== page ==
Ordo Salutis: The Means of Grace
Adding a section on the means of grace is really related to things like the spiritual disciplines and other catalysts God uses to grow our faith. It is speaking of those things we can consistently count on God to use in our lives to give more of His grace to us, whether we are aware of it or not. The “means of grace” is very much a Wesleyan phrase that John Wesley used to describe one of the ways God works in us.
Wesley writes, “By ‘means of grace’ I understand outward signs, words, or actions, ordained of God, and appointed for this end, to be the ordinary channels whereby he might convey to men, preventing, justifying, or sanctifying grace” (Sermon 16). He later lists in the same sermon that the “chief” means of grace are prayer—corporate or personal, searching the Scriptures, and eating the Lord’s Supper. God has chosen certain avenues and activities by which he gives grace. Many of these are the spiritual disciplines that we have talked about earlier.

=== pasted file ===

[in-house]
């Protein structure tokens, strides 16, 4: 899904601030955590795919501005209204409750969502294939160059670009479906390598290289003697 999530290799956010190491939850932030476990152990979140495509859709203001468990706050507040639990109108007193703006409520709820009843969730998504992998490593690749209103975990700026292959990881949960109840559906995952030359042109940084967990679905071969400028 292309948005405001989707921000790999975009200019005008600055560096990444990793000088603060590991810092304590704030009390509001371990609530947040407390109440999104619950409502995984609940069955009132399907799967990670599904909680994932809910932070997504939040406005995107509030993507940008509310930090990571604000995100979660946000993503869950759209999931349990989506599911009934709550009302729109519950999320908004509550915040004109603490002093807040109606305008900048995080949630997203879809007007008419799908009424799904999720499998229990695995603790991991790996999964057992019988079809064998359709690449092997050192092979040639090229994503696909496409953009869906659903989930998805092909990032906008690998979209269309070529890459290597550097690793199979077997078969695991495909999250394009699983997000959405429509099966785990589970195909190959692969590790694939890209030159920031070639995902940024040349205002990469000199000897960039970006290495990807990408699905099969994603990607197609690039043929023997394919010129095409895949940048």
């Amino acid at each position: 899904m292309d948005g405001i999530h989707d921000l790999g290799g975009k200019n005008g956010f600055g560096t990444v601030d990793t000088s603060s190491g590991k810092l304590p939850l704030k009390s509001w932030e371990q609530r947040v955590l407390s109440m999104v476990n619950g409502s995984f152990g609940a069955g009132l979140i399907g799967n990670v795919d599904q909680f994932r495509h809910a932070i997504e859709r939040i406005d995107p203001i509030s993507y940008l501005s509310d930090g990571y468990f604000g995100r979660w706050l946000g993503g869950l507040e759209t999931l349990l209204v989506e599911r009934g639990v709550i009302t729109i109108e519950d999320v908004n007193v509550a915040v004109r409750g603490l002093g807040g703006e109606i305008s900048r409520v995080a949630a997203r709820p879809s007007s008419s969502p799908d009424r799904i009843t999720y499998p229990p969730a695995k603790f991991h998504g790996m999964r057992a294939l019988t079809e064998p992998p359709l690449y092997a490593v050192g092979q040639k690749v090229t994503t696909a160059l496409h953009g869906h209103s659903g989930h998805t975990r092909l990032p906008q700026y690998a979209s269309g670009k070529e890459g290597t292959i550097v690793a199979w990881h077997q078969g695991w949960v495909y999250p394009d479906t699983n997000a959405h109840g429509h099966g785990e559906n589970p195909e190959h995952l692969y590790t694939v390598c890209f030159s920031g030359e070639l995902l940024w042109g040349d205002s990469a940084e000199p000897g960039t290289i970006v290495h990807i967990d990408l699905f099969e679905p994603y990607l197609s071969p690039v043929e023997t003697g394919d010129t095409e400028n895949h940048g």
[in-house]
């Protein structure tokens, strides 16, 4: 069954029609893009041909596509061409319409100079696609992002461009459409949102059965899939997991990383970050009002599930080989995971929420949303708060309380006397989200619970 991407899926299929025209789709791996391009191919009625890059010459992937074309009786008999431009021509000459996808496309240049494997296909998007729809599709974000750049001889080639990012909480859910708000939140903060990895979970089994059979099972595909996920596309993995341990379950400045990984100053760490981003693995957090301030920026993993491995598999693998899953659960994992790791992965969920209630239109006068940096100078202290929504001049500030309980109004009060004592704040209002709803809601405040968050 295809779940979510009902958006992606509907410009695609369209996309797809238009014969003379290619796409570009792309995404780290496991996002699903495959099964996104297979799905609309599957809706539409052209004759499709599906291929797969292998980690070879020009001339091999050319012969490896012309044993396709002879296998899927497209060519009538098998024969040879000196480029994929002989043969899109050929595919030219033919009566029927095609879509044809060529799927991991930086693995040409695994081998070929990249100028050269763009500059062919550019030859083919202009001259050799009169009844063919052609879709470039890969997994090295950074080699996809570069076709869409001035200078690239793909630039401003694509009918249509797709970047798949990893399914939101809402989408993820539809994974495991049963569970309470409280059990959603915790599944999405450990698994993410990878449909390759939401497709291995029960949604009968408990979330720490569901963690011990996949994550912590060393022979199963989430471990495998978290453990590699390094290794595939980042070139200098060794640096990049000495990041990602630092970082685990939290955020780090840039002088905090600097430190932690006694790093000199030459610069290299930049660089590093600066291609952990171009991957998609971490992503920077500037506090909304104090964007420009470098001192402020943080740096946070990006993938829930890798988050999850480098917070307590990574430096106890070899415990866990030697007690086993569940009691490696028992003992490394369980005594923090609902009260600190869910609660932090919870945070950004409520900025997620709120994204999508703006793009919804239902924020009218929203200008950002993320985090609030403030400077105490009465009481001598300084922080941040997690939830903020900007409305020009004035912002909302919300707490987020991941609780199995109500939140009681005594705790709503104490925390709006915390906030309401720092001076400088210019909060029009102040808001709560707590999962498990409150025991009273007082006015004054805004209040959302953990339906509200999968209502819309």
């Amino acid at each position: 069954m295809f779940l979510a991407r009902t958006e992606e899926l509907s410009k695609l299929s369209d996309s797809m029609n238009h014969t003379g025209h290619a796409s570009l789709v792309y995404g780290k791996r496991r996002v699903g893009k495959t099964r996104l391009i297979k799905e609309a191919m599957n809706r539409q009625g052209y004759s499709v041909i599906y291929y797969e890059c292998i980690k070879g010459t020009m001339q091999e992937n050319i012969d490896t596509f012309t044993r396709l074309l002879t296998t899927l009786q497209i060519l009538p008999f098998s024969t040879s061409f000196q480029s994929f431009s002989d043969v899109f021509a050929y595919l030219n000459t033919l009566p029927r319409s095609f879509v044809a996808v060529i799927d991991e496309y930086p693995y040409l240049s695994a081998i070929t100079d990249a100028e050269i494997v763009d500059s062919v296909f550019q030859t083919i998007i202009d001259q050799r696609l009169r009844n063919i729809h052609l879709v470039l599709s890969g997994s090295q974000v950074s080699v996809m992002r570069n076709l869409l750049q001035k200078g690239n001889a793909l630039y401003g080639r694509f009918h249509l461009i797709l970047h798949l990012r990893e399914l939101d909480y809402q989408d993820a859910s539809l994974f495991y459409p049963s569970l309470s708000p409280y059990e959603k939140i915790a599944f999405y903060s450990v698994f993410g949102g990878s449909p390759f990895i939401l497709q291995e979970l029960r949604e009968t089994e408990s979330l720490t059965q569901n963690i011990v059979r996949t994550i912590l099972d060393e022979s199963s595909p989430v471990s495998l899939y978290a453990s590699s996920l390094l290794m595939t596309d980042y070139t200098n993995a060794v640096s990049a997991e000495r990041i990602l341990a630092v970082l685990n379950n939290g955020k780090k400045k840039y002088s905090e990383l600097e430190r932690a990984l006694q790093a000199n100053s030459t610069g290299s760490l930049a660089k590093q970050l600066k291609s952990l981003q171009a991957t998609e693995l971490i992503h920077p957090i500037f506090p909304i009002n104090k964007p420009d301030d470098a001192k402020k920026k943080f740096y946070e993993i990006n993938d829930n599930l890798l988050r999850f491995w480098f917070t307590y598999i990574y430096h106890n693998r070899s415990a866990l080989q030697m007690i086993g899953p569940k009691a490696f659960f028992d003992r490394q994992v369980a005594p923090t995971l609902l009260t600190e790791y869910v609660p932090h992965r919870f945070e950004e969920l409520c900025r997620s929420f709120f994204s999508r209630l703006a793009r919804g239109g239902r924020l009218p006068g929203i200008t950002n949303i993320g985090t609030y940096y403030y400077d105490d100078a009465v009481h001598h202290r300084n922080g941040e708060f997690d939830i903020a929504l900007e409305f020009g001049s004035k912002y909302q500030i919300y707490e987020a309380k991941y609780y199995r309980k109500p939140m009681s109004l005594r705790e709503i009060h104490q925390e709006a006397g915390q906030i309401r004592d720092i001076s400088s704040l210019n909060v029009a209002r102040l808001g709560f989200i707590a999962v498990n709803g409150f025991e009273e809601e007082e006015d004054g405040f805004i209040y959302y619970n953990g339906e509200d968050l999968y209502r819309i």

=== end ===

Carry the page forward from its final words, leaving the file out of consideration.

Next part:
Wesley also wrote in this sermon several clarifying statements as to what is meant by the means of grace.
- The means of grace must be tied to the end, or goal, of Christianity. If they are not part of loving God, they keep Christianity out of the heart rather than bring it in.
- If they are separate from the Holy Spirit, they cannot profit us. There is no inherent power in the means of grace, but only by the Holy Spirit at work in them do they profit us.
- The means of grace cannot atone for sin. Only the blood of Christ can offer forgiveness for sin.
- A large number of Christians abuse the means of grace to the destruction of their souls. They believe there is merit in them that will cause God to favor them even though this is not how God gives us His favor.
The means of grace can also be called sacramental, because the sacraments–communion and baptism–are also outward signs of an inward grace. So we might say that prayer is sacramental. We might say marriage is sacramental or that raising children is sacramental. It is not that they are sacraments, but that God uses these relationships as a way to change us.